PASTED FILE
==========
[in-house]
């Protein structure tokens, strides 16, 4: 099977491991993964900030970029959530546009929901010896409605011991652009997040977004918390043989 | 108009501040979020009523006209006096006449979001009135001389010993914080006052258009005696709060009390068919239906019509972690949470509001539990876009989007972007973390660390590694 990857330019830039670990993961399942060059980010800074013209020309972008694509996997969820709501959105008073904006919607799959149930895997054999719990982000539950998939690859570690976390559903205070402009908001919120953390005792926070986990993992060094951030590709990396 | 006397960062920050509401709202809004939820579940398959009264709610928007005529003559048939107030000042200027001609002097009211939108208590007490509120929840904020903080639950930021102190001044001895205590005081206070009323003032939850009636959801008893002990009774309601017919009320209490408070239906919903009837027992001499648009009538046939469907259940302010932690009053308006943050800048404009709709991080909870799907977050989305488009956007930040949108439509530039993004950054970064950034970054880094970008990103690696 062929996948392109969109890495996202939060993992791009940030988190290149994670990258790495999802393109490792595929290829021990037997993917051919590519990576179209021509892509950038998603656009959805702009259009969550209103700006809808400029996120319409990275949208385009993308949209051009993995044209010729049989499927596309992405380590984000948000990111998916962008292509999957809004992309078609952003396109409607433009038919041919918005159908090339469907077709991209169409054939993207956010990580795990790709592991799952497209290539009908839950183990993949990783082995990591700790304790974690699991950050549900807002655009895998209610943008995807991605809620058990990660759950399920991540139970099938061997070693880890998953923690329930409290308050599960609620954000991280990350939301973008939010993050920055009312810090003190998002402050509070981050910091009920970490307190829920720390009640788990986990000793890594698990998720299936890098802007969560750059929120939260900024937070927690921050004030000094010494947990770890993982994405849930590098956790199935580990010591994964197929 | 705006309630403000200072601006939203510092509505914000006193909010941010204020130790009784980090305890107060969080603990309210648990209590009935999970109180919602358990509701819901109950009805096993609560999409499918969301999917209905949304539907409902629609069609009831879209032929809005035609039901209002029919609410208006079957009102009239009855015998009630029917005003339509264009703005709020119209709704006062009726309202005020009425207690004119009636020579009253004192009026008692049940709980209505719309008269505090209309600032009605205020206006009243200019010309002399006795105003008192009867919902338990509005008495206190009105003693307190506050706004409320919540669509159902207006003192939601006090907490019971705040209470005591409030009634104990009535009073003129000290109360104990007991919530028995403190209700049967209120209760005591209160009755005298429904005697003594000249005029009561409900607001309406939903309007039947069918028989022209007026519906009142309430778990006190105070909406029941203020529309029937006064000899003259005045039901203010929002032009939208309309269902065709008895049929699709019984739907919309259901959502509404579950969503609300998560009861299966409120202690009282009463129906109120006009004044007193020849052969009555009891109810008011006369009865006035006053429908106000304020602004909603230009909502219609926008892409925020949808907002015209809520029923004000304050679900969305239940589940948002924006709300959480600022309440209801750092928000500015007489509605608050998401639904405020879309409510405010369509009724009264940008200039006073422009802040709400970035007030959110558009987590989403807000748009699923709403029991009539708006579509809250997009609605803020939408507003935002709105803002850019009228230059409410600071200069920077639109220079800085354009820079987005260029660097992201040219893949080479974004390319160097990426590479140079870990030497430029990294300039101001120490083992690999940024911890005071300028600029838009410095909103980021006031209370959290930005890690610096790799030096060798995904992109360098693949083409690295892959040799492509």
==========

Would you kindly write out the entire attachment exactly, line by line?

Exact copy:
[in-house]
């Protein structure tokens, strides 16, 4: 099977491991993964900030970029959530546009929901010896409605011991652009997040977004918390043989 | 108009501040979020009523006209006096006449979001009135001389010993914080006052258009005696709060009390068919239906019509972690949470509001539990876009989007972007973390660390590694 990857330019830039670990993961399942060059980010800074013209020309972008694509996997969820709501959105008073904006919607799959149930895997054999719990982000539950998939690859570690976390559903205070402009908001919120953390005792926070986990993992060094951030590709990396 | 006397960062920050509401709202809004939820579940398959009264709610928007005529003559048939107030000042200027001609002097009211939108208590007490509120929840904020903080639950930021102190001044001895205590005081206070009323003032939850009636959801008893002990009774309601017919009320209490408070239906919903009837027992001499648009009538046939469907259940302010932690009053308006943050800048404009709709991080909870799907977050989305488009956007930040949108439509530039993004950054970064950034970054880094970008990103690696 062929996948392109969109890495996202939060993992791009940030988190290149994670990258790495999802393109490792595929290829021990037997993917051919590519990576179209021509892509950038998603656009959805702009259009969550209103700006809808400029996120319409990275949208385009993308949209051009993995044209010729049989499927596309992405380590984000948000990111998916962008292509999957809004992309078609952003396109409607433009038919041919918005159908090339469907077709991209169409054939993207956010990580795990790709592991799952497209290539009908839950183990993949990783082995990591700790304790974690699991950050549900807002655009895998209610943008995807991605809620058990990660759950399920991540139970099938061997070693880890998953923690329930409290308050599960609620954000991280990350939301973008939010993050920055009312810090003190998002402050509070981050910091009920970490307190829920720390009640788990986990000793890594698990998720299936890098802007969560750059929120939260900024937070927690921050004030000094010494947990770890993982994405849930590098956790199935580990010591994964197929 | 705006309630403000200072601006939203510092509505914000006193909010941010204020130790009784980090305890107060969080603990309210648990209590009935999970109180919602358990509701819901109950009805096993609560999409499918969301999917209905949304539907409902629609069609009831879209032929809005035609039901209002029919609410208006079957009102009239009855015998009630029917005003339509264009703005709020119209709704006062009726309202005020009425207690004119009636020579009253004192009026008692049940709980209505719309008269505090209309600032009605205020206006009243200019010309002399006795105003008192009867919902338990509005008495206190009105003693307190506050706004409320919540669509159902207006003192939601006090907490019971705040209470005591409030009634104990009535009073003129000290109360104990007991919530028995403190209700049967209120209760005591209160009755005298429904005697003594000249005029009561409900607001309406939903309007039947069918028989022209007026519906009142309430778990006190105070909406029941203020529309029937006064000899003259005045039901203010929002032009939208309309269902065709008895049929699709019984739907919309259901959502509404579950969503609300998560009861299966409120202690009282009463129906109120006009004044007193020849052969009555009891109810008011006369009865006035006053429908106000304020602004909603230009909502219609926008892409925020949808907002015209809520029923004000304050679900969305239940589940948002924006709300959480600022309440209801750092928000500015007489509605608050998401639904405020879309409510405010369509009724009264940008200039006073422009802040709400970035007030959110558009987590989403807000748009699923709403029991009539708006579509809250997009609605803020939408507003935002709105803002850019009228230059409410600071200069920077639109220079800085354009820079987005260029660097992201040219893949080479974004390319160097990426590479140079870990030497430029990294300039101001120490083992690999940024911890005071300028600029838009410095909103980021006031209370959290930005890690610096790799030096060798995904992109360098693949083409690295892959040799492509």